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Loss of Metribuzin

Posted: Sat Jun 11, 2022 1:47 am
by Ostravaczech
We are seeing loss of metribuzin of >40% during SPE (EPA 525). All other compounds, including BaP and Perylene-d12 are OK. Diluted standard recovers fine for all compounds. Could it be the extraction solvents, in this case ethyl acetate or dichloromethane? [The DCM we buy is preserved with amylene to prevent formation of radicals that could destroy PAHs]. Has anyone experienced this?
Thank you for your input!

Re: Loss of Metribuzin

Posted: Mon Jun 13, 2022 2:31 pm
by James_Ball
Ostravaczech wrote:
We are seeing loss of metribuzin of >40% during SPE (EPA 525). All other compounds, including BaP and Perylene-d12 are OK. Diluted standard recovers fine for all compounds. Could it be the extraction solvents, in this case ethyl acetate or dichloromethane? [The DCM we buy is preserved with amylene to prevent formation of radicals that could destroy PAHs]. Has anyone experienced this?
Thank you for your input!


I run these often and have been averaging about 80-85% recovery when spiked at a mid level and 70-80% recovery spiked at the MRL using the same solvent, including preserved DCM.

Do you use the Waters HLB cartridges listed in the method?

How fast do you draw the eluting solvent through the cartridges?
We pull it through until it just starts to drip, then shut off flow for a minute or two, then pull it until all has passed through the sample delivery line to the cartridge then allow to gravity feed until the solvent gets to the top of the packing and stops, then pull through with vacuum slowly until all has passed through. We do this with both ethylacetate and DCM. Pulling through faster seems to give lower recoveries.

When doing solvent evaporation, we also bring it down to about 2ml then wash the tubes with another 2ml of ethyl acetate before continuing down to less than 1ml which also helps with recovery.

Re: Loss of Metribuzin

Posted: Fri Jun 17, 2022 6:56 am
by H.Thomas
Metribuzin is prone to photolysis (DT50 0.2 days).

Re: Loss of Metribuzin

Posted: Sat Jun 18, 2022 4:37 pm
by Ostravaczech
James_Ball wrote:
Ostravaczech wrote:
We are seeing loss of metribuzin of >40% during SPE (EPA 525). All other compounds, including BaP and Perylene-d12 are OK. Diluted standard recovers fine for all compounds. Could it be the extraction solvents, in this case ethyl acetate or dichloromethane? [The DCM we buy is preserved with amylene to prevent formation of radicals that could destroy PAHs]. Has anyone experienced this?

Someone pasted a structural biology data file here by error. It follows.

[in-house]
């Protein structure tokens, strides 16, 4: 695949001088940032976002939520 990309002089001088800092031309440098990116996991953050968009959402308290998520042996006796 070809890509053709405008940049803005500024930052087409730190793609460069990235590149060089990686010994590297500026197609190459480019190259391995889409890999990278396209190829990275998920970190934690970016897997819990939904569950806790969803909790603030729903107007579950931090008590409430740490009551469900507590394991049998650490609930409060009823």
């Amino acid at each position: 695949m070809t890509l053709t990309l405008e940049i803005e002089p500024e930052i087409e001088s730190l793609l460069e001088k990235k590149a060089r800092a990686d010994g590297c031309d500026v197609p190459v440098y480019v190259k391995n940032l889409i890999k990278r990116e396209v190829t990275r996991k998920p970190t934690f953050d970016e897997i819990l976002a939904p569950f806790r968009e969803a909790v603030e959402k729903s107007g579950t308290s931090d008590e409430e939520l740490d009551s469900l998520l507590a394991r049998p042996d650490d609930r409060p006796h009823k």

Thank you for your input!


I run these often and have been averaging about 80-85% recovery when spiked at a mid level and 70-80% recovery spiked at the MRL using the same solvent, including preserved DCM.

Do you use the Waters HLB cartridges listed in the method?

How fast do you draw the eluting solvent through the cartridges?
We pull it through until it just starts to drip, then shut off flow for a minute or two, then pull it until all has passed through the sample delivery line to the cartridge then allow to gravity feed until the solvent gets to the top of the packing and stops, then pull through with vacuum slowly until all has passed through. We do this with both ethylacetate and DCM. Pulling through faster seems to give lower recoveries.

When doing solvent evaporation, we also bring it down to about 2ml then wash the tubes with another 2ml of ethyl acetate before continuing down to less than 1ml which also helps with recovery.


Hi James, and thank you for your input. I should have mentioned we run EPA 525.2 method version, and as such we are not allowed to use any sorbent other than C18. That said, everything seems to be under control now. We had prepared the diluted spike in acetone which, from what I gathered, is not an optimal solvent for metribuzin. I switched to methanol and metribuzin is at around 90% recovery, like all others, even our PQL spike at 0.05 ug/L. I also started preparing the spike fresh with every batch.